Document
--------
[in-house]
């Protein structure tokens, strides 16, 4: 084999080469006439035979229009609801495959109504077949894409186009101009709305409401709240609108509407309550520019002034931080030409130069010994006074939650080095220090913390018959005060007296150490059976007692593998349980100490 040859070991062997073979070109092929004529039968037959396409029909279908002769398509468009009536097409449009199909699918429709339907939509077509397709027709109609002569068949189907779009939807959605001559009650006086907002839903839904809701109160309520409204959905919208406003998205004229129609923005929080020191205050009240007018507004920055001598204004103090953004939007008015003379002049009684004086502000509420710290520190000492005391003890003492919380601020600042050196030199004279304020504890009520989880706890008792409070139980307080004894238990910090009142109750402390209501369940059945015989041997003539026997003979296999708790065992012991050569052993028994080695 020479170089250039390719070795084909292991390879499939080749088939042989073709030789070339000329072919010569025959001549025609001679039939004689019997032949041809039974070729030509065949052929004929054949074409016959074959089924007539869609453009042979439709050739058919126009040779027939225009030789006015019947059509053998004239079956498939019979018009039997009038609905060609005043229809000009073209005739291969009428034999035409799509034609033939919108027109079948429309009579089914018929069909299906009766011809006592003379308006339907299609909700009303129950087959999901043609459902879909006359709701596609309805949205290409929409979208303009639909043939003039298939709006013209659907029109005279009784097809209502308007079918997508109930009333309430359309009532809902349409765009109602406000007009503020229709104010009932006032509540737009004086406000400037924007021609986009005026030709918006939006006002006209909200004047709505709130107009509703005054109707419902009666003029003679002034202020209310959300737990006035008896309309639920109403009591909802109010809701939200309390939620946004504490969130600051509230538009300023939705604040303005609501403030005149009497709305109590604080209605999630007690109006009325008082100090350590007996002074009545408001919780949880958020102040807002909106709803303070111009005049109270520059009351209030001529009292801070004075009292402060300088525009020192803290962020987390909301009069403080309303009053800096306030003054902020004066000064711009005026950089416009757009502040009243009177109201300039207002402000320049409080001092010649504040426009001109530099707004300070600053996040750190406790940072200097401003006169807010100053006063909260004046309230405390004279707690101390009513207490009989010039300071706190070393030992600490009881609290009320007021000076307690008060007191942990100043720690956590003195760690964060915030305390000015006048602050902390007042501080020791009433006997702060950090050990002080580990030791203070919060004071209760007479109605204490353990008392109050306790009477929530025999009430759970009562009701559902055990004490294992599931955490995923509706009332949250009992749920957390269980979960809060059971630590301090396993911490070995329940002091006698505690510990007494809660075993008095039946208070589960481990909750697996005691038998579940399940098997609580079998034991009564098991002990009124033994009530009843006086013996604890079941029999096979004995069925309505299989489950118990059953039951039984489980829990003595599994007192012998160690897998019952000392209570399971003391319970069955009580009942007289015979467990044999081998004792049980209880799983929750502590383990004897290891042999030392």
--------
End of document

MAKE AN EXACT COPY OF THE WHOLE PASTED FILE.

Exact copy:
[in-house]
């Protein structure tokens, strides 16, 4: 084999080469006439035979229009609801495959109504077949894409186009101009709305409401709240609108509407309550520019002034931080030409130069010994006074939650080095220090913390018959005060007296150490059976007692593998349980100490 040859070991062997073979070109092929004529039968037959396409029909279908002769398509468009009536097409449009199909699918429709339907939509077509397709027709109609002569068949189907779009939807959605001559009650006086907002839903839904809701109160309520409204959905919208406003998205004229129609923005929080020191205050009240007018507004920055001598204004103090953004939007008015003379002049009684004086502000509420710290520190000492005391003890003492919380601020600042050196030199004279304020504890009520989880706890008792409070139980307080004894238990910090009142109750402390209501369940059945015989041997003539026997003979296999708790065992012991050569052993028994080695 020479170089250039390719070795084909292991390879499939080749088939042989073709030789070339000329072919010569025959001549025609001679039939004689019997032949041809039974070729030509065949052929004929054949074409016959074959089924007539869609453009042979439709050739058919126009040779027939225009030789006015019947059509053998004239079956498939019979018009039997009038609905060609005043229809000009073209005739291969009428034999035409799509034609033939919108027109079948429309009579089914018929069909299906009766011809006592003379308006339907299609909700009303129950087959999901043609459902879909006359709701596609309805949205290409929409979208303009639909043939003039298939709006013209659907029109005279009784097809209502308007079918997508109930009333309430359309009532809902349409765009109602406000007009503020229709104010009932006032509540737009004086406000400037924007021609986009005026030709918006939006006002006209909200004047709505709130107009509703005054109707419902009666003029003679002034202020209310959300737990006035008896309309639920109403009591909802109010809701939200309390939620946004504490969130600051509230538009300023939705604040303005609501403030005149009497709305109590604080209605999630007690109006009325008082100090350590007996002074009545408001919780949880958020102040807002909106709803303070111009005049109270520059009351209030001529009292801070004075009292402060300088525009020192803290962020987390909301009069403080309303009053800096306030003054902020004066000064711009005026950089416009757009502040009243009177109201300039207002402000320049409080001092010649504040426009001109530099707004300070600053996040750190406790940072200097401003006169807010100053006063909260004046309230405390004279707690101390009513207490009989010039300071706190070393030992600490009881609290009320007021000076307690008060007191942990100043720690956590003195760690964060915030305390000015006048602050902390007042501080020791009433006997702060950090050990002080580990030791203070919060004071209760007479109605204490353990008392109050306790009477929530025999009430759970009562009701559902055990004490294992599931955490995923509706009332949250009992749920957390269980979960809060059971630590301090396993911490070995329940002091006698505690510990007494809660075993008095039946208070589960481990909750697996005691038998579940399940098997609580079998034991009564098991002990009124033994009530009843006086013996604890079941029999096979004995069925309505299989489950118990059953039951039984489980829990003595599994007192012998160690897998019952000392209570399971003391319970069955009580009942007289015979467990044999081998004792049980209880799983929750502590383990004897290891042999030392």